One way to think of twisted $D$-modules that I like is to view them as monodromic $D$-modules (see Beilinson, Bernstein A Proof of Jantzen Conjectures section 2.5, available as number 49 on Bernstein's web page ). Let $T$ be a torus, and let $\pi: \tilde{X} \to X$ be a $T$-torsor. The sheaf of algebras $\tilde{D} = (\pi_* D_{\tilde{X}})^T$ has center $U(\mathfrak{t}) = S(\mathfrak{t})$, and its category of modules is the category of weakly $T$-equivaraint $D$-modules on $\tilde{X}$. For any $\chi \in \mathfrak{t}^\vee$, there is a maximal ideal $m_\chi \subset S(\mathfrak{t})$, and the algebra of $\chi$-twisted differential operators is $\tilde{D}/m_\chi \tilde{D}$.
If you want to twist by a fractional power $c$ of a line bundle $L$, then you can let $T$ be the usual one dimensional split torus, $\tilde{X}$ be the total space of $L$ with the zero section removed, and $\chi = c$. For ordinary differential operators, set $\chi = 0$. Intuitively, I think of a ($\mathcal{O}$-coherent) twisted $D$-module as a sheaf vector bundle on the total space of the torsor whose such that flat sections have to obey a twisted equivariancefixed monodromy when parallel transported in the torus direction.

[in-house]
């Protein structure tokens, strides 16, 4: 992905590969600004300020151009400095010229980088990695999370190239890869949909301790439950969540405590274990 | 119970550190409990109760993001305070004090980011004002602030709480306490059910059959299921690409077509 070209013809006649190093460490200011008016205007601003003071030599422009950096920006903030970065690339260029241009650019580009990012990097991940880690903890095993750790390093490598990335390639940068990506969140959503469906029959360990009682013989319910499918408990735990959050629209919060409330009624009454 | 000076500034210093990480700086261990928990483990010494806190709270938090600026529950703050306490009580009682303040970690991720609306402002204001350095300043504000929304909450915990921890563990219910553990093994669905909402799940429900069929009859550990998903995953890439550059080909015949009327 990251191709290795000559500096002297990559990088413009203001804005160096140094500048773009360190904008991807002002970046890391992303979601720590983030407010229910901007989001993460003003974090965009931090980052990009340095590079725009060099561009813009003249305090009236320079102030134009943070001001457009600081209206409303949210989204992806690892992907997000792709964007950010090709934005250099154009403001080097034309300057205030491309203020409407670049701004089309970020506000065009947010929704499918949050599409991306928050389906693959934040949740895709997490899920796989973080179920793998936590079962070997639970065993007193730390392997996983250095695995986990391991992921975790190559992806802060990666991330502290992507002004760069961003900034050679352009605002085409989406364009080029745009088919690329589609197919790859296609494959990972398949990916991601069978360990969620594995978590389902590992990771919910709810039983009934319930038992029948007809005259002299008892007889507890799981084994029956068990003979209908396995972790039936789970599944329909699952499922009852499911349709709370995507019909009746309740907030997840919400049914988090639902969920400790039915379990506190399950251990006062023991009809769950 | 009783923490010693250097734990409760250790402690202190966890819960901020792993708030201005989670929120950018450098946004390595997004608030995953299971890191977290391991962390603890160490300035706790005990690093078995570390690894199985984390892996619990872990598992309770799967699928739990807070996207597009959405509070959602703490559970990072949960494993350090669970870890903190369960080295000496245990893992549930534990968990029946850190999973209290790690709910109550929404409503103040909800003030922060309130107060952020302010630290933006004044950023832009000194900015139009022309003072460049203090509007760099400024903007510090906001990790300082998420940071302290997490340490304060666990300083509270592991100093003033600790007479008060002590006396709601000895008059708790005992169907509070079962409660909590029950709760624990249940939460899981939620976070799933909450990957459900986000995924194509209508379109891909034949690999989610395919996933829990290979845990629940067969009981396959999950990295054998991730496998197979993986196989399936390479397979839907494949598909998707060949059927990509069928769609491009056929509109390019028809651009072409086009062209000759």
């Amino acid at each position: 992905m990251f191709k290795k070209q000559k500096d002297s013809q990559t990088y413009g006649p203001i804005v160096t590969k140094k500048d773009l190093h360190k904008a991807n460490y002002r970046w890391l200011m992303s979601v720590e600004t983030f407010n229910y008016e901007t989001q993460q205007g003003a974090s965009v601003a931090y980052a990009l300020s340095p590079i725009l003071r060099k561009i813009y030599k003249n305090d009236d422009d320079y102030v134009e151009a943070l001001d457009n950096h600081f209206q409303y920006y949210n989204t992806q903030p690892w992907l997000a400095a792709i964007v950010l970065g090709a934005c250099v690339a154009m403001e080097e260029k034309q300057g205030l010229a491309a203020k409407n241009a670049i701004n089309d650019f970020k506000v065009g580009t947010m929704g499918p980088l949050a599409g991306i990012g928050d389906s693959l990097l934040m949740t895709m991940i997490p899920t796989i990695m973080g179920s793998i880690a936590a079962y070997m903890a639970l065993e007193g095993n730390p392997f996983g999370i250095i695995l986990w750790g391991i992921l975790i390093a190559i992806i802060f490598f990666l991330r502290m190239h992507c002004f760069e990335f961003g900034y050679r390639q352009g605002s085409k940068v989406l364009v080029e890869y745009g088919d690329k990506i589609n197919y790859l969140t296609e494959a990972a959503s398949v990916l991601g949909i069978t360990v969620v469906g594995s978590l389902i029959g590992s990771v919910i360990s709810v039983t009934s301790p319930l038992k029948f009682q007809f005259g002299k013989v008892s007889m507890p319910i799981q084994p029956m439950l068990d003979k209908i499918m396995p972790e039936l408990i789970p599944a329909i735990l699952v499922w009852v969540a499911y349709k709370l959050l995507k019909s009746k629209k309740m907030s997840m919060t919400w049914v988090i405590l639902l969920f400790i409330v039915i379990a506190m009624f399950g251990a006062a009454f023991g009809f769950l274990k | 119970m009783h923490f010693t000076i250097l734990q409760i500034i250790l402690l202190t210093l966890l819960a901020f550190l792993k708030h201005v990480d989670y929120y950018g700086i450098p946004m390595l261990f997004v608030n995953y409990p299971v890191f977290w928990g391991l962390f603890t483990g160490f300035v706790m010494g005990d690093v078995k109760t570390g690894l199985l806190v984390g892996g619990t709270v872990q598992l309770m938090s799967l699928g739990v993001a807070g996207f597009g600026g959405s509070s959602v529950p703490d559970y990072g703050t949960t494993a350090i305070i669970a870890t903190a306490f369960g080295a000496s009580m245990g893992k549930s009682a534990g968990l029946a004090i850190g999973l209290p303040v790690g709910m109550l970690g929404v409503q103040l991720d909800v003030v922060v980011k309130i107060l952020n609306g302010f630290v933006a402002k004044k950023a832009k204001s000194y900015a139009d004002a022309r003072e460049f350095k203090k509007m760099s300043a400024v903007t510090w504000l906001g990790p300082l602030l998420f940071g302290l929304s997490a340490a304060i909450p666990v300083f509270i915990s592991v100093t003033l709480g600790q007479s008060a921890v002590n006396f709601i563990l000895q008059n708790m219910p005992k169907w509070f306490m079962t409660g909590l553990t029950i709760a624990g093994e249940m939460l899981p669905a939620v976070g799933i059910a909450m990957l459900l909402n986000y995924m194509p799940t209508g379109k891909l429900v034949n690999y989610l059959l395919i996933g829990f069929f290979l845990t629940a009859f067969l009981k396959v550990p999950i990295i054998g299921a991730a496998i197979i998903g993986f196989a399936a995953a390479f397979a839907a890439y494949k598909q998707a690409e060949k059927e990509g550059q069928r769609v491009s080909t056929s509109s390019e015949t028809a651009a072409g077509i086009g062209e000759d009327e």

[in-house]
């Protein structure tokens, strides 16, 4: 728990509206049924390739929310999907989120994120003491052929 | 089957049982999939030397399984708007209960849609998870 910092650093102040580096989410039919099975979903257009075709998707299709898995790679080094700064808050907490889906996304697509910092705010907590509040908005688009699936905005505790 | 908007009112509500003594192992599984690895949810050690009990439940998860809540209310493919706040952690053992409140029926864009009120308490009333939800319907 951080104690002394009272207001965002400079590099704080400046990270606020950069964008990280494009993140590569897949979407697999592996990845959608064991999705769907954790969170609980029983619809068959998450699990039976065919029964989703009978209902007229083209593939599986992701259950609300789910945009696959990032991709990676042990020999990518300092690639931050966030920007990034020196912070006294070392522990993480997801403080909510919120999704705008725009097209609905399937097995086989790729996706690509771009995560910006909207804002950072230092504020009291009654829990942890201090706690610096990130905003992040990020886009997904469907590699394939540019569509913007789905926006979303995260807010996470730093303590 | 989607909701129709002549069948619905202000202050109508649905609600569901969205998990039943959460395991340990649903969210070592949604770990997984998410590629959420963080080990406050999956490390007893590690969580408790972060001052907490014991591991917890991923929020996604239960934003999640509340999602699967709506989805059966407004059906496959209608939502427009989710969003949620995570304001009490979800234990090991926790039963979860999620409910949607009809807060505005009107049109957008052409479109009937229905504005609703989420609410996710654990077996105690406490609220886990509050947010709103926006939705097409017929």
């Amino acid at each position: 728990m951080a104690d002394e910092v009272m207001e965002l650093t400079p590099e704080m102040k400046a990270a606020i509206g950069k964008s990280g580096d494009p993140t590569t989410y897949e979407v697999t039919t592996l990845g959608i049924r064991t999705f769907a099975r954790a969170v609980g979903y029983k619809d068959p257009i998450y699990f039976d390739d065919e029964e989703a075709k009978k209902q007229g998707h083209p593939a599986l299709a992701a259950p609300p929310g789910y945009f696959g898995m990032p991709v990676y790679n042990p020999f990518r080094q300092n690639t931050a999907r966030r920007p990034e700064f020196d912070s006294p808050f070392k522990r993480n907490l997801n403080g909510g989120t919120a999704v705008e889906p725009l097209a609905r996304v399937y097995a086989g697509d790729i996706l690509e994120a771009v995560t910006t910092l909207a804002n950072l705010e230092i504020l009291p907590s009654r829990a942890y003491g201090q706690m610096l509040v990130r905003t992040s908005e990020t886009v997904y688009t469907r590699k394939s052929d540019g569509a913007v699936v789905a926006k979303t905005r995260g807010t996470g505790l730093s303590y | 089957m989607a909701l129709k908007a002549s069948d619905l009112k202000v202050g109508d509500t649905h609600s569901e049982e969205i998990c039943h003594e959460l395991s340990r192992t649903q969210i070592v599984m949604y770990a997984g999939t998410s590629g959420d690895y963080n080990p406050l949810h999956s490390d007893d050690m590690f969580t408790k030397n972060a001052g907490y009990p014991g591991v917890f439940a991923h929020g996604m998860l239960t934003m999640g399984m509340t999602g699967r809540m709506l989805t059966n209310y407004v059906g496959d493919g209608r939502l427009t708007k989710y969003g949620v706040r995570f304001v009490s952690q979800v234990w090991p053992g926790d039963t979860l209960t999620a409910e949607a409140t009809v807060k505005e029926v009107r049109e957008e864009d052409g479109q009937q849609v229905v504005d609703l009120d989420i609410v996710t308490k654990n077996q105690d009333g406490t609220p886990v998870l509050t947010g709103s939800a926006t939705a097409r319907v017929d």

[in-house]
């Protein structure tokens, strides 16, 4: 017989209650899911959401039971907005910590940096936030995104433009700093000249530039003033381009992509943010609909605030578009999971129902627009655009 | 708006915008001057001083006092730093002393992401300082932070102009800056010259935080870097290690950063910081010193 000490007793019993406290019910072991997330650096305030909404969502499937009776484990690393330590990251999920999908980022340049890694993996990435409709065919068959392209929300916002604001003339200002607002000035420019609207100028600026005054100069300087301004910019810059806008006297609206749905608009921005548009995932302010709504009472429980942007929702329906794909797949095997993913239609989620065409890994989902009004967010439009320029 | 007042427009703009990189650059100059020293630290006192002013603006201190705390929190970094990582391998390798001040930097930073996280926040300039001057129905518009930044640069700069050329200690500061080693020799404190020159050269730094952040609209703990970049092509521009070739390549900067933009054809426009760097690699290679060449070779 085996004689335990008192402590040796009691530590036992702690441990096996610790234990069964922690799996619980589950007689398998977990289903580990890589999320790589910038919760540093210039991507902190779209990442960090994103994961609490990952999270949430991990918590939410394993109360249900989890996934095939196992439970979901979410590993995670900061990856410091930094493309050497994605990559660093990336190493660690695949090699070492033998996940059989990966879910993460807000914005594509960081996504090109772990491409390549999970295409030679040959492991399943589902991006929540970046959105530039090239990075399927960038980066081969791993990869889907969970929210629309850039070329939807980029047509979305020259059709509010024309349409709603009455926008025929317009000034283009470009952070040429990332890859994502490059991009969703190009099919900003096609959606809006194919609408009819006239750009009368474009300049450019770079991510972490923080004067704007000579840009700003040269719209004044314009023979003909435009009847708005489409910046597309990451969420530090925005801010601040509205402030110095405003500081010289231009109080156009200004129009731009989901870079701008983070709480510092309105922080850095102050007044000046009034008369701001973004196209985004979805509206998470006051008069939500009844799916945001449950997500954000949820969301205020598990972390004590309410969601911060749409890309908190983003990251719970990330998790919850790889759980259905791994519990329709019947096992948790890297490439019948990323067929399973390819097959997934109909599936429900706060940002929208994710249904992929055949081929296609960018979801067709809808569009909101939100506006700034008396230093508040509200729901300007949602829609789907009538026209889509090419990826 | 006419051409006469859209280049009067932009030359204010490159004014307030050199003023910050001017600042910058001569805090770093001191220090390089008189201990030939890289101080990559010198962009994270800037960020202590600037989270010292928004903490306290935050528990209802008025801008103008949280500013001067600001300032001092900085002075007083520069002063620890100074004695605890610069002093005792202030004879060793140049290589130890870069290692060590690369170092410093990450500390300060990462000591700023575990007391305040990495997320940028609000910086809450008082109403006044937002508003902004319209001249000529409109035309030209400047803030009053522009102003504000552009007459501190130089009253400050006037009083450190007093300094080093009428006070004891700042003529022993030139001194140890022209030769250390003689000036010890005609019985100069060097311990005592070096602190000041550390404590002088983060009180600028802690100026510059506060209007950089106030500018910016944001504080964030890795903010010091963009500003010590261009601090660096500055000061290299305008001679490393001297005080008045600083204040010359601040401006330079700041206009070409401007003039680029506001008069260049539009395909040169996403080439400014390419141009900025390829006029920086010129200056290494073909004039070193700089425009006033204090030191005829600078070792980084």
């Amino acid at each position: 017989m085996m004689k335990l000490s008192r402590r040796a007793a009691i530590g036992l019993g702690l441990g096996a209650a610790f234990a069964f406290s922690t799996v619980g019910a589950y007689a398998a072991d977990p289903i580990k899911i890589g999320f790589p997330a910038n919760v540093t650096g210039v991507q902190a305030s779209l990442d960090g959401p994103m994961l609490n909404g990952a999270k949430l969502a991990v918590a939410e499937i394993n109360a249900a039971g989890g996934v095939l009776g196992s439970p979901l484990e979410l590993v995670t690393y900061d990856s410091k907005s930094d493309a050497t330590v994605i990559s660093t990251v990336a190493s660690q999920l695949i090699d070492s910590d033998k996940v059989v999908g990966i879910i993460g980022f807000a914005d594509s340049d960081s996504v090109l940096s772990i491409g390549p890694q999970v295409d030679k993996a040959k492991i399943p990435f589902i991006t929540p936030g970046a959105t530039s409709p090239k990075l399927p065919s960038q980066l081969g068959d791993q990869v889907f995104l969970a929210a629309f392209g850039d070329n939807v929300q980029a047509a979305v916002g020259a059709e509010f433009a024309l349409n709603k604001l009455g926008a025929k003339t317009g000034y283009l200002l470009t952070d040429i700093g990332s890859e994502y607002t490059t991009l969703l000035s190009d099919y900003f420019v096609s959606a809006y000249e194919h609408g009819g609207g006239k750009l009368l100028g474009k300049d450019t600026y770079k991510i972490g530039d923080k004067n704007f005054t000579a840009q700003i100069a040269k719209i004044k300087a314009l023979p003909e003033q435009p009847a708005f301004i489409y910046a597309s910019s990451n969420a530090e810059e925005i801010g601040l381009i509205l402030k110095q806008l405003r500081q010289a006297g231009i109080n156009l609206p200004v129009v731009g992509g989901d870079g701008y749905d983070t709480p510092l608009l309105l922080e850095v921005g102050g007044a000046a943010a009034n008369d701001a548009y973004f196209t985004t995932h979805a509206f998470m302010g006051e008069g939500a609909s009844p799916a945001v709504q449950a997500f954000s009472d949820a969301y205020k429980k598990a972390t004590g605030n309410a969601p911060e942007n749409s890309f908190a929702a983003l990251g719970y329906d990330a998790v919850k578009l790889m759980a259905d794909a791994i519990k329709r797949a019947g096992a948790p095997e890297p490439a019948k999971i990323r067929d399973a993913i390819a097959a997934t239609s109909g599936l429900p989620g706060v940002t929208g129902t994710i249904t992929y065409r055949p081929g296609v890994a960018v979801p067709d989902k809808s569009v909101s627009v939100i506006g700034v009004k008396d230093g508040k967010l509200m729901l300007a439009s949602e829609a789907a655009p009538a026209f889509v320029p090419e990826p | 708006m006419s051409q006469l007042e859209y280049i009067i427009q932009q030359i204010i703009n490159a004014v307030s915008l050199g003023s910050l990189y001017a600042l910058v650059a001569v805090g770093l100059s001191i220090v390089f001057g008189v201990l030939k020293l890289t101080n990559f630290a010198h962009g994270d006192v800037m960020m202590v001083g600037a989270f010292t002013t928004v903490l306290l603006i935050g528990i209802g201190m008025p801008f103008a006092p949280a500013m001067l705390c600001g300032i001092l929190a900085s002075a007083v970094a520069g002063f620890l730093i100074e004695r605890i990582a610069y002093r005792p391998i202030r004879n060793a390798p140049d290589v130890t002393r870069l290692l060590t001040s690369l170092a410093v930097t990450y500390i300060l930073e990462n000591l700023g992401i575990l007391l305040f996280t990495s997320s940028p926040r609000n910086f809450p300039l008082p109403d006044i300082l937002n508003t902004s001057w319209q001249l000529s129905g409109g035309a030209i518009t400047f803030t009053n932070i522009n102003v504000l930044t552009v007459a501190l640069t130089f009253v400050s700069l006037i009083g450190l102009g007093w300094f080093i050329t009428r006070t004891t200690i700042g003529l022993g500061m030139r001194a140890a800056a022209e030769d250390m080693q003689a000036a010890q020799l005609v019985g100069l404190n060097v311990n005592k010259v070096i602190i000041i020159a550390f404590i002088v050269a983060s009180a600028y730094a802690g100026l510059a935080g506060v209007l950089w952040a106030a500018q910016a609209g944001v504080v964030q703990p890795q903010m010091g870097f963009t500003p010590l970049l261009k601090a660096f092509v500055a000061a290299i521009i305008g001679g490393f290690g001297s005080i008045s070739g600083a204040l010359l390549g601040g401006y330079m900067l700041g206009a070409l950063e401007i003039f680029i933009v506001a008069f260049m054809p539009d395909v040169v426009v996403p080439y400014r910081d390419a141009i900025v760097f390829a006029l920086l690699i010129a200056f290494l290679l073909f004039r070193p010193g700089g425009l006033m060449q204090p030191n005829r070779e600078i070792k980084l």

One way to think of twisted $D$-modules that I like is to view them as monodromic $D$-modules (see Beilinson, Bernstein A Proof of Jantzen Conjectures section 2.5, available as number 49 on Bernstein's web page ). Let $T$ be a torus, and let $\pi: \tilde{X} \to X$ be a $T$-torsor. The sheaf of algebras $\tilde{D} = (\pi_* D_{\tilde{X}})^T$ has center $U(\mathfrak{t}) = S(\mathfrak{t})$, and its category of modules is the category of weakly $T$-equivaraint $D$-modules on $\tilde{X}$. For any $\chi \in \mathfrak{t}^\vee$, there is a maximal ideal $m_\chi \subset S(\mathfrak{t})$, and the algebra of $\chi$-twisted differential operators is $\tilde{D}/m_\chi \tilde{D}$.
If you want to twist by a fractional power $c$ of a line bundle $L$, then you can let $T$ be the usual one dimensional split torus, $\tilde{X}$ be the total space of $L$ with the zero section removed, and $\chi = c$. For ordinary differential operators, set $\chi = 0$. Intuitively, I think of a twisted $D$-module as a sheaf on the total space of the torsor whose sections have to obey a twisted equivariance.